Until you start getting a grip on reality, there's not much else I can say. Half of the stuff you spout makes no sense. It's almost as if you attempt to sound well-educated and sophisticated but yet it ends up coming out as vague, yet remotely coherent, jibberish. You avoid far too many questions. You overcomplicate even the most simple post, and your responses tend to detour into nowhere; barely (if at all) relating back to the topic at hand. If this were a live debate in a public forum, I'm sure that people would be getting up and walking out when you speak.
     
    Last edited: Mar 23, 2011
  18. Enmos Valued Senior Member

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    43,184
    I'll try and locate it. I may have you confused with someone else though (hence the (?)).

    Because that's what they are called?

    I have nothing to say about what atheism should be. I'm just a person that does not believe. If the title doesn't fit, according to you (or anyone for that matter), that's fine with me.
    Perhaps you should replace "atheist" with "someone that does not believe".

    Can you give an example?
     
  19. lightgigantic Banned Banned

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    16,330
    actually screwing up on the issue of details vs principles is a convenient tool in a whole range of political escapades ... in fact you fall victim to it yourself by trying to draw up the faults of a minority as sufficient to discredit a majority (such as citing religious anti-abortion violence ... more details later)


    so are laws, and they can also met out pretty hefty sentences to others regardless of familial bonds (no man above the law and all that) .
    whats your point?



    and this establishes a precedent for parents killing there children on (so-called) religious grounds as a common behaviour?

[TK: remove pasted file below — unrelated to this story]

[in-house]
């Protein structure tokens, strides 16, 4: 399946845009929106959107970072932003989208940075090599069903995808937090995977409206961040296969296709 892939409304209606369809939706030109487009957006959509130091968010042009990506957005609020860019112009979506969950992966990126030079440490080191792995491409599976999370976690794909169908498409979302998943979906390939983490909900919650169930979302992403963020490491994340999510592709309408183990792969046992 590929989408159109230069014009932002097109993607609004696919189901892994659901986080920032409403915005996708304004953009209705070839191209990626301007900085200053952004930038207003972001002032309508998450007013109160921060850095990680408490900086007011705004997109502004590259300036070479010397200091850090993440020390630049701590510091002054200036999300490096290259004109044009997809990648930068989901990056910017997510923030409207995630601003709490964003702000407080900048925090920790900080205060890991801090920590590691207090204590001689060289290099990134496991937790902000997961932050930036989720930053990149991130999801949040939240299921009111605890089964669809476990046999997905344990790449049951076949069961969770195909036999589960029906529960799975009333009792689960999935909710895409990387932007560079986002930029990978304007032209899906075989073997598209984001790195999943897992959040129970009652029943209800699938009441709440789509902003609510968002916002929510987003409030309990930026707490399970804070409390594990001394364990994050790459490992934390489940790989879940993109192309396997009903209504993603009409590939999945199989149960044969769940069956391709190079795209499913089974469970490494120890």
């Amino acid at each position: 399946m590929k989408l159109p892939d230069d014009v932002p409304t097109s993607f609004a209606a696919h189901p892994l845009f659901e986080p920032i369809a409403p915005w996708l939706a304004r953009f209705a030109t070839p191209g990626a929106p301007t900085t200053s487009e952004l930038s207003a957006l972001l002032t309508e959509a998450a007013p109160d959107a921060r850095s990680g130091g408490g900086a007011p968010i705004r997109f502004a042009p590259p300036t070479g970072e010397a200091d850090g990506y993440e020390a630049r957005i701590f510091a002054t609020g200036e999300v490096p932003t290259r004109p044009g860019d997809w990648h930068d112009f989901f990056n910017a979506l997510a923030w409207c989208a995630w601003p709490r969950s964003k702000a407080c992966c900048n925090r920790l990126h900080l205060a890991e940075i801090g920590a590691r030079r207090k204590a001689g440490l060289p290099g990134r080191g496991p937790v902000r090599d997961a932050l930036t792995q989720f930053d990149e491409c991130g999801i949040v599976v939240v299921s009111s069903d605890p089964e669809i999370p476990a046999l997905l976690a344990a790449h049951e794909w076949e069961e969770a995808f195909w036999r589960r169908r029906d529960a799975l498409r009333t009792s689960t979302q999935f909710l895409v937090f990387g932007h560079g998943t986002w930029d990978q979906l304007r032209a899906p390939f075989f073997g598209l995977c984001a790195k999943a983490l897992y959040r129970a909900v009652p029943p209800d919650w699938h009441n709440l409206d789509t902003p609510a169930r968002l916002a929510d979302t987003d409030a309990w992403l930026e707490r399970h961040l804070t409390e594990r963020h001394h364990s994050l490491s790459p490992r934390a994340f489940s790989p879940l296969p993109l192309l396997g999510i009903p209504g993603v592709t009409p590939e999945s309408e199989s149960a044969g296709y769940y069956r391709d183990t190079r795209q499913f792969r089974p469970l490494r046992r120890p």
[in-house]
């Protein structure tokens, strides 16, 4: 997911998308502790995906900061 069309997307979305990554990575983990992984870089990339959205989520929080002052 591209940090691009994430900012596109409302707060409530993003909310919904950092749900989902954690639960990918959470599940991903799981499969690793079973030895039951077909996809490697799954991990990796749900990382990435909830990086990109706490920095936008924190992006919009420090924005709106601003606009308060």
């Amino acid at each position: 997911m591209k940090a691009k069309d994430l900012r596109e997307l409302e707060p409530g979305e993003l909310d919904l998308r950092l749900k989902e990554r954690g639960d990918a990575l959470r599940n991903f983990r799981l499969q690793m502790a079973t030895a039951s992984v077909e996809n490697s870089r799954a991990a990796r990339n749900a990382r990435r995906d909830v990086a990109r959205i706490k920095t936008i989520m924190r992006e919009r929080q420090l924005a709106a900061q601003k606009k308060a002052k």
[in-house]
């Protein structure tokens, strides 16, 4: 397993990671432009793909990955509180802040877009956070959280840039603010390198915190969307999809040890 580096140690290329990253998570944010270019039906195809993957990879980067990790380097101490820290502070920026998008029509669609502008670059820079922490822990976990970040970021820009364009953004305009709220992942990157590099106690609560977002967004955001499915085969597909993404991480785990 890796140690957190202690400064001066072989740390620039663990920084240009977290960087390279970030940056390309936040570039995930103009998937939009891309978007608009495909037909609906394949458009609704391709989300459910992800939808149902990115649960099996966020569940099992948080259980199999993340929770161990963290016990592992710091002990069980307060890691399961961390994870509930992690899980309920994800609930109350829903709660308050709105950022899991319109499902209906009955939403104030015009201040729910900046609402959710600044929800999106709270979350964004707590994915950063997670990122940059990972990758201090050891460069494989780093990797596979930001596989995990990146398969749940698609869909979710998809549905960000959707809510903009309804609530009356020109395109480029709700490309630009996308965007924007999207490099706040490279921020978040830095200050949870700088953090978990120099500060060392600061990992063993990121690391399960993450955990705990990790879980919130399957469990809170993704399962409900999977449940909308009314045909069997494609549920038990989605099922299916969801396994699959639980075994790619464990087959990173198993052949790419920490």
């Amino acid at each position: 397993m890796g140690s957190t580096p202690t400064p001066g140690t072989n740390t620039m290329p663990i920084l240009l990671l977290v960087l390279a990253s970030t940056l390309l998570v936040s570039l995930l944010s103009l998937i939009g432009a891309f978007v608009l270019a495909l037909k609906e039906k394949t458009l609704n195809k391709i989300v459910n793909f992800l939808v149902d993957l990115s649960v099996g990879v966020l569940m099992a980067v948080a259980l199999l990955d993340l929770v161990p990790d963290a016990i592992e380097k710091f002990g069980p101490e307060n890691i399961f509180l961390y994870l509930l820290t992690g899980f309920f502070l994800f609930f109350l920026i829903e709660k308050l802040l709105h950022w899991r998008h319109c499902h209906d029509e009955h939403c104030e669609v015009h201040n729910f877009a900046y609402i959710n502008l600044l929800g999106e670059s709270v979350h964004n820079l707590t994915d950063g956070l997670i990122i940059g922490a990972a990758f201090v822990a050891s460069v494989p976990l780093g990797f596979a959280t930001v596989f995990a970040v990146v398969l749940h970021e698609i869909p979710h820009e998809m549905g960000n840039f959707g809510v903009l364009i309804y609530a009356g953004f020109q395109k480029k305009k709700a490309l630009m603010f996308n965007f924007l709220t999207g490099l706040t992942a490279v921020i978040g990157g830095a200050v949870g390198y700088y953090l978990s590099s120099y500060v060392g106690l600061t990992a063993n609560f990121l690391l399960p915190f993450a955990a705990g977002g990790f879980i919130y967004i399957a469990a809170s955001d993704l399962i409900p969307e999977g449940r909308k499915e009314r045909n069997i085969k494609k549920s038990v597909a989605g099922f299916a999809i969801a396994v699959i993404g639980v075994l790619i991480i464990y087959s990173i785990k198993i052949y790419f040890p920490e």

Typical of most resistance groups/guerrilla forces born out of a threatened national identity at the hands of foreign invaders ... perhaps what is unique is that some of them were previously on the payroll of national business magnates of their to-be invaders
    If you want to understand the subject you would be better off looking further afield than atheist hate sites
    Why are you so blind to the hefty criticisms from the very persons you are trying to lump in with them?

    eg

    The Taliban were criticized for their strictness toward those who disobeyed their imposed rules. Many Muslims complained that most Taliban rules had no basis in the Qur'an or sharia.

    Do you think that there are no religious minded people in the middle east critical of the above mentioned groups or do you blindly believe the nonsense spouted by atheist hate sites?



    You can easily find mainstream criticism of these acts (even within the links you provide) by the same religious groups you are trying to lump in with them.

    http://en.wikipedia.org/wiki/Anti-abortion_violence#Pro-life_reactions

    If the best you can do is cite an incident almost ten years ago, I think you have proven my point.



    http://www.hawaii.edu/powerkills/COM.FIG1.GIF


    I think you miss the point.
    You were talking about a god that exclusively places the living entity in the role of someone to be punished.



    generally the best way to learn is to ask for a clarification as opposed to insulting the speaker

    So lets try again, one point at a time

    You are extolling the glories of altruism (eg feeding the hungry, relieving the distress of flood victims etc) as the highest platform of action, yes?
     
  20. Enmos Valued Senior Member

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  21. Thoreau Valued Senior Member

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    I'll attempt to respond to this tomorrow when I have my computer. I'm viewing from my phone now.
     
  22. wynn ˙ Valued Senior Member

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    Why do they accept the name "atheist" though, if they say they have no beliefs in God?
    If someone calls you an "idiot", do you then call yourself an "idiot" as well?


    My "How I learned not to fear either the anti-God squad nor the pro-God squad" project is still very much at the beginning.
    I am firmly decided not to demonize either side, to begin with.
     
  23. wynn ˙ Valued Senior Member

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    15,058
    - this is from a thread that was aimed at agnostics and atheists, but who didn't participate much.

    - this simply follows from the definition of God.

    - again, a matter of sticking to standard definitions. Anyone can and should do that, otherwise it's pointless to try to engage in communication.


    A seeker.